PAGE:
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Re: [Qemu-devel] [PATCH 2/2] Add monitor command mem-nodes

From: Eduardo Habkost
Subject: Re: [Qemu-devel] [PATCH 2/2] Add monitor command mem-nodes
Date: Thu, 13 Jun 2013 09:50:19 -0300
User-agent: Mutt/1.5.21 (2010-09-15)

On Thu, Jun 13, 2013 at 09:40:14AM +0800, Wanlong Gao wrote:
> On 06/11/2013 09:40 PM, Eduardo Habkost wrote:
> > On Tue, Jun 11, 2013 at 03:22:13PM +0800, Wanlong Gao wrote:
> >> On 06/05/2013 09:46 PM, Eduardo Habkost wrote:
> >>> On Wed, Jun 05, 2013 at 11:58:25AM +0800, Wanlong Gao wrote:
> >>>> Add monitor command mem-nodes to show the huge mapped
> >>>> memory nodes locations.
> >>>>
> >>>
> >>> This is for machine consumption, so we need a QMP command.
> >>>
> >>>> (qemu) info mem-nodes
> >>>> /proc/14132/fd/13: 00002aaaaac00000-00002aaaeac00000: node0
> >>>> /proc/14132/fd/13: 00002aaaeac00000-00002aab2ac00000: node1
> >>>> /proc/14132/fd/14: 00002aab2ac00000-00002aab2b000000: node0
> >>>> /proc/14132/fd/14: 00002aab2b000000-00002aab2b400000: node1
> >>>
> >>> Are node0/node1 _host_ nodes?
> >>>
> >>> How do I know what's the _guest_ address/node corresponding to each
> >>> file/range above?
> >>>
> >>> What I am really looking for is:
> >>>
> >>>  * The correspondence between guest (virtual) NUMA nodes and guest
> >>>    physical address ranges (it could be provided by the QMP version of
> >>>    "info numa")
> >>
> >> AFAIK, the guest NUMA nodes and guest physical address ranges are set
> >> by seabios, we can't get this information from QEMU,
> > 
> > QEMU _has_ to know about it, otherwise we would never be able to know
> > which virtual addresses inside the QEMU process (or offsets inside the
> > backing files) belong to which virtual NUMA node.
> Nope, if I'm right, actually it's linear except that there are holes in
> the physical address spaces. So we can know which node the guest virtual
> address is included just by each numa node size.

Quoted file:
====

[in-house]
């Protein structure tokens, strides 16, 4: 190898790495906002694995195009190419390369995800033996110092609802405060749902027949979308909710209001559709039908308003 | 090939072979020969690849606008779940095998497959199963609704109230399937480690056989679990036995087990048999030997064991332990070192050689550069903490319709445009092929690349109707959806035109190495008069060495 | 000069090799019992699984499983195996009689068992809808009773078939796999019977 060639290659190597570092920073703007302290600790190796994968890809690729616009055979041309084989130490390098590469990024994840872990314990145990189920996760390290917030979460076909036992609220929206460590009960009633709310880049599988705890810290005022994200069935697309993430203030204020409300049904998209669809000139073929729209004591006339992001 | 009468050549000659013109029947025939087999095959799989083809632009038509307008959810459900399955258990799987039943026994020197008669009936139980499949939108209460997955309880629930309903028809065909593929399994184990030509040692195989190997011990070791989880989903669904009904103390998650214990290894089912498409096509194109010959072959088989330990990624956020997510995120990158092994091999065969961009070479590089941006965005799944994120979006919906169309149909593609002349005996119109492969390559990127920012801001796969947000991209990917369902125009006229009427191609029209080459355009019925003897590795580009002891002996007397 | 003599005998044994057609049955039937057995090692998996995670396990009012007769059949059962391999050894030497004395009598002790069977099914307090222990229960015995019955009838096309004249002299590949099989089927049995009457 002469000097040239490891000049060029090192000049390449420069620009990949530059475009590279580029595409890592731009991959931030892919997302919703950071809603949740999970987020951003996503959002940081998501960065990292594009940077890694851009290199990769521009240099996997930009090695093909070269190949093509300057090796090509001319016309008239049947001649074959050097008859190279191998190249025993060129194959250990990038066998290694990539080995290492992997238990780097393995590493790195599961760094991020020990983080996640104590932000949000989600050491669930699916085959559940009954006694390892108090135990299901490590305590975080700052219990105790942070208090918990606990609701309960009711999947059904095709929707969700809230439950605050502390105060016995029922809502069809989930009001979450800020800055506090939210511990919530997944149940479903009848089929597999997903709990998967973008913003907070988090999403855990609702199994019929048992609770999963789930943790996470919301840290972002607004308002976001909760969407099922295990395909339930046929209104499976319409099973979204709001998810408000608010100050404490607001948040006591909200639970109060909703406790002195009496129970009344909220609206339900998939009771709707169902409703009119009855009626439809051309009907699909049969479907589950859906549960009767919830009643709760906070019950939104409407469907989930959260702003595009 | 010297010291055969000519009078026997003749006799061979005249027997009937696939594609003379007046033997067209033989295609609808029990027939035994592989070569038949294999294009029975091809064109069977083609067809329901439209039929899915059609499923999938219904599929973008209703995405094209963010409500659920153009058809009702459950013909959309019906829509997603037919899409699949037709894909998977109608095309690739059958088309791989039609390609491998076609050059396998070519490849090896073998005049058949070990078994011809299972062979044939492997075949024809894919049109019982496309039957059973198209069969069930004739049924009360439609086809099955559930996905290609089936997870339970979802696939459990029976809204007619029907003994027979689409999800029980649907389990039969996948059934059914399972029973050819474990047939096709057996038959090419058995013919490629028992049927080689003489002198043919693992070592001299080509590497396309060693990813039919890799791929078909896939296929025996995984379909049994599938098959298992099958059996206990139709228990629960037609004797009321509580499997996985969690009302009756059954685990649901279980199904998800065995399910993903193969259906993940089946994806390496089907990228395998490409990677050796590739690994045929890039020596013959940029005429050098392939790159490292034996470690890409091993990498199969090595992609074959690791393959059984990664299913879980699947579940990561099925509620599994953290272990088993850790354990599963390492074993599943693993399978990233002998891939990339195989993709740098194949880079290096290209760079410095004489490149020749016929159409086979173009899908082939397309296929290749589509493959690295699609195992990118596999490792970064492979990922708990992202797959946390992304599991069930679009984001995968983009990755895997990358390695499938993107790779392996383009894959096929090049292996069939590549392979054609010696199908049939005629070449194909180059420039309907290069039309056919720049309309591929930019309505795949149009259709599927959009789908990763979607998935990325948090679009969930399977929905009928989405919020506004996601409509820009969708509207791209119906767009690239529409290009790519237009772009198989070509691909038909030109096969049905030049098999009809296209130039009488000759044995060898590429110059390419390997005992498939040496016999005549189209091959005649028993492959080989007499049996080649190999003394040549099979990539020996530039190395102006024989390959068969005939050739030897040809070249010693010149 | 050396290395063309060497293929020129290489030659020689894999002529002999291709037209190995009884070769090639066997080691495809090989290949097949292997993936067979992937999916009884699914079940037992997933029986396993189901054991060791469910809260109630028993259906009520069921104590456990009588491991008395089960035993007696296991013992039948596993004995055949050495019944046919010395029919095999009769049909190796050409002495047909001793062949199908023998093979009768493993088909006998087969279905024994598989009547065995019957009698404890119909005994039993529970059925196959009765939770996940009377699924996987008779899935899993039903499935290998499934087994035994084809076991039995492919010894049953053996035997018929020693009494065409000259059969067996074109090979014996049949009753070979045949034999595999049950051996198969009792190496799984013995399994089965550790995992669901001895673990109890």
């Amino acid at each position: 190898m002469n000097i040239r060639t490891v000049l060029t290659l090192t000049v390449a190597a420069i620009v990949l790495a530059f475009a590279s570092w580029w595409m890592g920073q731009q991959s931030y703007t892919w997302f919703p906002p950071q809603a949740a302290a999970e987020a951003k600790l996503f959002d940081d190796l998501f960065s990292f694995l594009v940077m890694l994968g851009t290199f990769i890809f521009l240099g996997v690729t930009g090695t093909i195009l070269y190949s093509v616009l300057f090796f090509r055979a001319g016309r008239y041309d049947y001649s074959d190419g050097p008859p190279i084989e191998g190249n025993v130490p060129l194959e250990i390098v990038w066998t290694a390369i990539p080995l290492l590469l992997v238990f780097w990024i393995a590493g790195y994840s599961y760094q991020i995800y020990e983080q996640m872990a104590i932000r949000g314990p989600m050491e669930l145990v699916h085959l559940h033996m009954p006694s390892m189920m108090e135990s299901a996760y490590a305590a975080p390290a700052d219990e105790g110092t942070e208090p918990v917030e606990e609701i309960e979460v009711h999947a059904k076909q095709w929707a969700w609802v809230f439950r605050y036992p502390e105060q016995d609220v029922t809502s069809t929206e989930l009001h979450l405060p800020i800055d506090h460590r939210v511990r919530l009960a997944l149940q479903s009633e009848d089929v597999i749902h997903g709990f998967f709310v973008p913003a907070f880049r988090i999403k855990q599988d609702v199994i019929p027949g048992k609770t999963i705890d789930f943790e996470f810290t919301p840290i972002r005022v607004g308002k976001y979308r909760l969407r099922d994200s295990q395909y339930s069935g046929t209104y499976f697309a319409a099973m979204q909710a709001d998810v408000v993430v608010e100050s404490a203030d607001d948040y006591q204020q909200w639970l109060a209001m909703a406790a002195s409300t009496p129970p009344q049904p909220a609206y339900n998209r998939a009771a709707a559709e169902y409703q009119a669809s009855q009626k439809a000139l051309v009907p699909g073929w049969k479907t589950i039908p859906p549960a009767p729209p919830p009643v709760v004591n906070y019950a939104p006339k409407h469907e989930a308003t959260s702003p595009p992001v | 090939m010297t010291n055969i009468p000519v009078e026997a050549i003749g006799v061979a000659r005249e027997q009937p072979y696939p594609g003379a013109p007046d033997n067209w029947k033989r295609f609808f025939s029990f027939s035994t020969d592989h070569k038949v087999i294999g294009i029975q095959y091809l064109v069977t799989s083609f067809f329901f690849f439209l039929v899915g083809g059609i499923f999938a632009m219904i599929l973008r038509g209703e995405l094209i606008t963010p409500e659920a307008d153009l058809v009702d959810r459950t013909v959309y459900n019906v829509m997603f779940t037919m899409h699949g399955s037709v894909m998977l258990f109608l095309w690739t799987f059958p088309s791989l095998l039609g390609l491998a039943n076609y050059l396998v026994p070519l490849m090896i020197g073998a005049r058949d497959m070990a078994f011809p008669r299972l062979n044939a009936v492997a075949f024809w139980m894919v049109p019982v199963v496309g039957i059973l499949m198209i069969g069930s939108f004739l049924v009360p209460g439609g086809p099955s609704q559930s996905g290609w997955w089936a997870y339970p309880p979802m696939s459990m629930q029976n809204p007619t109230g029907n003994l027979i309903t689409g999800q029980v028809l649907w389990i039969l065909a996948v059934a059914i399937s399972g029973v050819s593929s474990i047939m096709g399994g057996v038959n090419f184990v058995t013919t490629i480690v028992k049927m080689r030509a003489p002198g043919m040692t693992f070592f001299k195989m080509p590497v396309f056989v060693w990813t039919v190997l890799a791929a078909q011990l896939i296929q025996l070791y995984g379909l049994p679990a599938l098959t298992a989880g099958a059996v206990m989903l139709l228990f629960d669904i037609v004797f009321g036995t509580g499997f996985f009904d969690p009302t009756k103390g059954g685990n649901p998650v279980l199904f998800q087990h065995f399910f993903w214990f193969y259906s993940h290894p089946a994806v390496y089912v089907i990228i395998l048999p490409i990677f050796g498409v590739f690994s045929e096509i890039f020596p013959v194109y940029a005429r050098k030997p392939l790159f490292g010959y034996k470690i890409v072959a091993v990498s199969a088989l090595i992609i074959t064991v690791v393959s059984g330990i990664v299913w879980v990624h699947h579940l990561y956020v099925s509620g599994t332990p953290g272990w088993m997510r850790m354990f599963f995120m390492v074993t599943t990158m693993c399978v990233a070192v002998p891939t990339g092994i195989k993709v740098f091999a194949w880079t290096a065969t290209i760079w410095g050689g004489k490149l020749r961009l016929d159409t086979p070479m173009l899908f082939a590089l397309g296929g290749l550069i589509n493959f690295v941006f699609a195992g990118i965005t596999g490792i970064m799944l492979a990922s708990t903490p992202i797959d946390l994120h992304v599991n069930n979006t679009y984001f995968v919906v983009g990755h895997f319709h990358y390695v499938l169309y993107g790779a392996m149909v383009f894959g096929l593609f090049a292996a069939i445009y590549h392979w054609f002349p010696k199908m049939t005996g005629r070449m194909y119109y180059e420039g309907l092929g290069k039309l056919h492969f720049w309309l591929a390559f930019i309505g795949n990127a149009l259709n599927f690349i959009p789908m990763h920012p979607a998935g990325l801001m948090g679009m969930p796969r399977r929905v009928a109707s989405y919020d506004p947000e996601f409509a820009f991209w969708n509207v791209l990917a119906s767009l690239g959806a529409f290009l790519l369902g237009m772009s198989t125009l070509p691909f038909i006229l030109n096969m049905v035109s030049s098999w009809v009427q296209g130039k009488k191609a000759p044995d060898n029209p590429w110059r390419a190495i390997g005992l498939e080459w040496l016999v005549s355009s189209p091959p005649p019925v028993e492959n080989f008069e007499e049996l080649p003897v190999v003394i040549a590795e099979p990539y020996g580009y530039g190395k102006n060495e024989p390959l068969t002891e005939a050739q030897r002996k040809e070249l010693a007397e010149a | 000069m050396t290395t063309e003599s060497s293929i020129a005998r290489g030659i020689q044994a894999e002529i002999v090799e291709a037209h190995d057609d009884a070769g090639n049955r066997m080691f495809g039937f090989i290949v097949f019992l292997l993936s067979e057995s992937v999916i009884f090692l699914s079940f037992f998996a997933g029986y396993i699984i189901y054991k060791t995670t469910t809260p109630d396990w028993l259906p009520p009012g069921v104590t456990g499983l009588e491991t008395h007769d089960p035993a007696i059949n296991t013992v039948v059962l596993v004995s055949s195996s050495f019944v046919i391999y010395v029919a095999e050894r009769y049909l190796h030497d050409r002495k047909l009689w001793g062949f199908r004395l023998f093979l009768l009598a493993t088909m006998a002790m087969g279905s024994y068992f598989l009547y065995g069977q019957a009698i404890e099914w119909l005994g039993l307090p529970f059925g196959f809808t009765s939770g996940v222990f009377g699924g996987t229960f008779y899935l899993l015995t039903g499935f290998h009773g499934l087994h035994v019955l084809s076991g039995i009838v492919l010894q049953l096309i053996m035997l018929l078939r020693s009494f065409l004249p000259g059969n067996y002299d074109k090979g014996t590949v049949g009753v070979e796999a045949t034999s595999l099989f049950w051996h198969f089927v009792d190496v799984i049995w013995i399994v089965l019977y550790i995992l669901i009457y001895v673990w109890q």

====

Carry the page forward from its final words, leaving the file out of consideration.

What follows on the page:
You are just describing a way to accomplish the item I asked about
above: finding out the correspondence between guest physical addresses
and NUMA nodes.  :)

(But I would prefer to have something more explicit in the QMP interface
instead of something implicit that assumes a predefined binding)

> It's enough for us if we
> can provide a QMP interface from QEMU to let external tools like libvirt
> set the host memory binding polices according to the QMP interface, and
> we can also provide the QEMU command line option to be able to set host
> bindings through command line options before we start QEMU process.

And how would you identify memory regions through this memory binding
QMP interface, if not by guest physical addresses?

> > 
> > (After all, the NUMA wiring is a hardware feature, not something that
> > the BIOS can decide)
> But this is ACPI table which wrote by seabios now. AFAIK, there is no
> unified idea about moving this part to QEMU with the QEMU interfaces
> for seabios removed or just stay it there.

It doesn't matter who writes the ACPI table. QEMU must always know on
which virtual NUMA node each memory region is located.

> > 
> >> and I think this
> >> information is useless for pinning memory range to host.